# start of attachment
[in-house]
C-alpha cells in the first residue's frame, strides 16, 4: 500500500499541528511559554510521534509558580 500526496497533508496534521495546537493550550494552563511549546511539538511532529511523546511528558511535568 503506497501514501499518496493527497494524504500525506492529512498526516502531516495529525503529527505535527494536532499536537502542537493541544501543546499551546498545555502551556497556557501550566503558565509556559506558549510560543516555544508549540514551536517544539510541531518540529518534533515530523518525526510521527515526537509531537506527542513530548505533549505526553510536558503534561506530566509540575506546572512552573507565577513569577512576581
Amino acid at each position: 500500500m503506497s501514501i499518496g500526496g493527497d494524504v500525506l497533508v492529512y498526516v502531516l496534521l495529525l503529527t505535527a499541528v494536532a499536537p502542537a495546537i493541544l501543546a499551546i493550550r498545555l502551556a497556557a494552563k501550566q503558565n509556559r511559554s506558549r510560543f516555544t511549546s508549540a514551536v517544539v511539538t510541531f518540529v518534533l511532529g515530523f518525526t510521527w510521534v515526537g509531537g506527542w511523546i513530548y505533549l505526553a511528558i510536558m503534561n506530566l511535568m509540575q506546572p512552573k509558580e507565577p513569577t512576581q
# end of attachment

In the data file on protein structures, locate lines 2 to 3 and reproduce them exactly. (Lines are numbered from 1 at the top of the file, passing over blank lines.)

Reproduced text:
C-alpha cells in the first residue's frame, strides 16, 4: 500500500499541528511559554510521534509558580 500526496497533508496534521495546537493550550494552563511549546511539538511532529511523546511528558511535568 503506497501514501499518496493527497494524504500525506492529512498526516502531516495529525503529527505535527494536532499536537502542537493541544501543546499551546498545555502551556497556557501550566503558565509556559506558549510560543516555544508549540514551536517544539510541531518540529518534533515530523518525526510521527515526537509531537506527542513530548505533549505526553510536558503534561506530566509540575506546572512552573507565577513569577512576581
Amino acid at each position: 500500500m503506497s501514501i499518496g500526496g493527497d494524504v500525506l497533508v492529512y498526516v502531516l496534521l495529525l503529527t505535527a499541528v494536532a499536537p502542537a495546537i493541544l501543546a499551546i493550550r498545555l502551556a497556557a494552563k501550566q503558565n509556559r511559554s506558549r510560543f516555544t511549546s508549540a514551536v517544539v511539538t510541531f518540529v518534533l511532529g515530523f518525526t510521527w510521534v515526537g509531537g506527542w511523546i513530548y505533549l505526553a511528558i510536558m503534561n506530566l511535568m509540575q506546572p512552573k509558580e507565577p513569577t512576581q